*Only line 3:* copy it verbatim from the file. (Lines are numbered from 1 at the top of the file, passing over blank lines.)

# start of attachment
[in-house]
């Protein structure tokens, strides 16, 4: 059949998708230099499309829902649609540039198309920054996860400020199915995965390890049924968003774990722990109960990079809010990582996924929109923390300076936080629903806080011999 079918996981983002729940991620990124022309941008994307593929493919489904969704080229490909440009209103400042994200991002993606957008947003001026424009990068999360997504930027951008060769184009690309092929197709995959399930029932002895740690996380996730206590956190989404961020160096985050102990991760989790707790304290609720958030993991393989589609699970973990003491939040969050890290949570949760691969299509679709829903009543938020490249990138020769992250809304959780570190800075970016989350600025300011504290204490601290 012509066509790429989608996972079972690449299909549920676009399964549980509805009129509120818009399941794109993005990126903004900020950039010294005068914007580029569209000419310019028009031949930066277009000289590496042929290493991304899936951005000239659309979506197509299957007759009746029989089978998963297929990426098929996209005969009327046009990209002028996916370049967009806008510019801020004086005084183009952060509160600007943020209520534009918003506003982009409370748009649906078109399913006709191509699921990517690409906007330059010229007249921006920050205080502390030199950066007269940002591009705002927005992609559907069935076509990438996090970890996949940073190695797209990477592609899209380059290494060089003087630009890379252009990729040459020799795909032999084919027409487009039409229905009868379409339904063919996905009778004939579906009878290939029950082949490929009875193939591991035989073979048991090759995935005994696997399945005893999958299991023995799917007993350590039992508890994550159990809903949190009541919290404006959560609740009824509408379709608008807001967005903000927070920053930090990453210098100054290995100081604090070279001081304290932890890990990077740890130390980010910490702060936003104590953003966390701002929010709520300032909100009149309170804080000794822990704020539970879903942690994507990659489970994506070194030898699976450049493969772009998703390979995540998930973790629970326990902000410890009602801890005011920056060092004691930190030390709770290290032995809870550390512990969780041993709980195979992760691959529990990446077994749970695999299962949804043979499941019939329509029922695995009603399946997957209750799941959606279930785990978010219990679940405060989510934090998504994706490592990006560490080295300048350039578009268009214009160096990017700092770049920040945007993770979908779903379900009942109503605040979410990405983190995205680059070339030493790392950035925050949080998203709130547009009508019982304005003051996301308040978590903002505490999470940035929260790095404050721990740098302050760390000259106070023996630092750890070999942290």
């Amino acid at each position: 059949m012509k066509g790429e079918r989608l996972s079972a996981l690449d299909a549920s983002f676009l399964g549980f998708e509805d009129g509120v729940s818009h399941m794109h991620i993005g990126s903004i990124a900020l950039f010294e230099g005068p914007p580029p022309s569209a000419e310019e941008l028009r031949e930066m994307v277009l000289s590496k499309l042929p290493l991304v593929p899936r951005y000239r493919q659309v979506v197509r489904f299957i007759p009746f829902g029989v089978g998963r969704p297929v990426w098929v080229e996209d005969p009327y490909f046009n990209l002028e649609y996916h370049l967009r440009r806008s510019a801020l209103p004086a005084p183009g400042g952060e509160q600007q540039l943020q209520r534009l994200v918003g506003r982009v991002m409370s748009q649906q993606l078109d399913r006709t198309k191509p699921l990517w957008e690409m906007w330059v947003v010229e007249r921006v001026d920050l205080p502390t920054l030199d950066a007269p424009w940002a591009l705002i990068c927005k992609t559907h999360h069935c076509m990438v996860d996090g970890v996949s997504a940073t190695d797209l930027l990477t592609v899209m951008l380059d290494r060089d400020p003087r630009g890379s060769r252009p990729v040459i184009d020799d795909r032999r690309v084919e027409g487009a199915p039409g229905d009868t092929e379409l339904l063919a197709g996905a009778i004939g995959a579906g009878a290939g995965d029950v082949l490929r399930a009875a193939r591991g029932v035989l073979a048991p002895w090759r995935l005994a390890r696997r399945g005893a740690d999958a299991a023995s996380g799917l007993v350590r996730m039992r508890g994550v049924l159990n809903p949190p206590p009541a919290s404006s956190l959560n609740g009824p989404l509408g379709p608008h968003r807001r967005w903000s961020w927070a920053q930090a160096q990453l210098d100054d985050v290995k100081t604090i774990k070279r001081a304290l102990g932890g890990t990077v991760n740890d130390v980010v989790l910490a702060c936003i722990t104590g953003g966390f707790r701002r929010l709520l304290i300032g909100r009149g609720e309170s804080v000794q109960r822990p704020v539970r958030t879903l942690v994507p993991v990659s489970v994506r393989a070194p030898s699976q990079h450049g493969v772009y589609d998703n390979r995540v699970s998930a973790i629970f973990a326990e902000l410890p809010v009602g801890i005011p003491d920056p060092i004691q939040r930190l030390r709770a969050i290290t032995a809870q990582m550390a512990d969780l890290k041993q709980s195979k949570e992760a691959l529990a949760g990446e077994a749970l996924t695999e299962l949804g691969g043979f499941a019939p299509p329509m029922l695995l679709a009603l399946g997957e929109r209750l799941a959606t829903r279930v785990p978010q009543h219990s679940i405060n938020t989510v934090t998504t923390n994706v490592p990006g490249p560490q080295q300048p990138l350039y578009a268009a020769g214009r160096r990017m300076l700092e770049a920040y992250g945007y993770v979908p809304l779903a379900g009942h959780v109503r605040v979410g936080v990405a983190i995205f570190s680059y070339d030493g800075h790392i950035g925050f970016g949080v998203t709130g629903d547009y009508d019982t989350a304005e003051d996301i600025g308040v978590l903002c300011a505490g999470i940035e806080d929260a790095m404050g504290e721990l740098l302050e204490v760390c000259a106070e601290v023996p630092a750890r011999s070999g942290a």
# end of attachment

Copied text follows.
């Amino acid at each position: 059949m012509k066509g790429e079918r989608l996972s079972a996981l690449d299909a549920s983002f676009l399964g549980f998708e509805d009129g509120v729940s818009h399941m794109h991620i993005g990126s903004i990124a900020l950039f010294e230099g005068p914007p580029p022309s569209a000419e310019e941008l028009r031949e930066m994307v277009l000289s590496k499309l042929p290493l991304v593929p899936r951005y000239r493919q659309v979506v197509r489904f299957i007759p009746f829902g029989v089978g998963r969704p297929v990426w098929v080229e996209d005969p009327y490909f046009n990209l002028e649609y996916h370049l967009r440009r806008s510019a801020l209103p004086a005084p183009g400042g952060e509160q600007q540039l943020q209520r534009l994200v918003g506003r982009v991002m409370s748009q649906q993606l078109d399913r006709t198309k191509p699921l990517w957008e690409m906007w330059v947003v010229e007249r921006v001026d920050l205080p502390t920054l030199d950066a007269p424009w940002a591009l705002i990068c927005k992609t559907h999360h069935c076509m990438v996860d996090g970890v996949s997504a940073t190695d797209l930027l990477t592609v899209m951008l380059d290494r060089d400020p003087r630009g890379s060769r252009p990729v040459i184009d020799d795909r032999r690309v084919e027409g487009a199915p039409g229905d009868t092929e379409l339904l063919a197709g996905a009778i004939g995959a579906g009878a290939g995965d029950v082949l490929r399930a009875a193939r591991g029932v035989l073979a048991p002895w090759r995935l005994a390890r696997r399945g005893a740690d999958a299991a023995s996380g799917l007993v350590r996730m039992r508890g994550v049924l159990n809903p949190p206590p009541a919290s404006s956190l959560n609740g009824p989404l509408g379709p608008h968003r807001r967005w903000s961020w927070a920053q930090a160096q990453l210098d100054d985050v290995k100081t604090i774990k070279r001081a304290l102990g932890g890990t990077v991760n740890d130390v980010v989790l910490a702060c936003i722990t104590g953003g966390f707790r701002r929010l709520l304290i300032g909100r009149g609720e309170s804080v000794q109960r822990p704020v539970r958030t879903l942690v994507p993991v990659s489970v994506r393989a070194p030898s699976q990079h450049g493969v772009y589609d998703n390979r995540v699970s998930a973790i629970f973990a326990e902000l410890p809010v009602g801890i005011p003491d920056p060092i004691q939040r930190l030390r709770a969050i290290t032995a809870q990582m550390a512990d969780l890290k041993q709980s195979k949570e992760a691959l529990a949760g990446e077994a749970l996924t695999e299962l949804g691969g043979f499941a019939p299509p329509m029922l695995l679709a009603l399946g997957e929109r209750l799941a959606t829903r279930v785990p978010q009543h219990s679940i405060n938020t989510v934090t998504t923390n994706v490592p990006g490249p560490q080295q300048p990138l350039y578009a268009a020769g214009r160096r990017m300076l700092e770049a920040y992250g945007y993770v979908p809304l779903a379900g009942h959780v109503r605040v979410g936080v990405a983190i995205f570190s680059y070339d030493g800075h790392i950035g925050f970016g949080v998203t709130g629903d547009y009508d019982t989350a304005e003051d996301i600025g308040v978590l903002c300011a505490g999470i940035e806080d929260a790095m404050g504290e721990l740098l302050e204490v760390c000259a106070e601290v023996p630092a750890r011999s070999g942290a």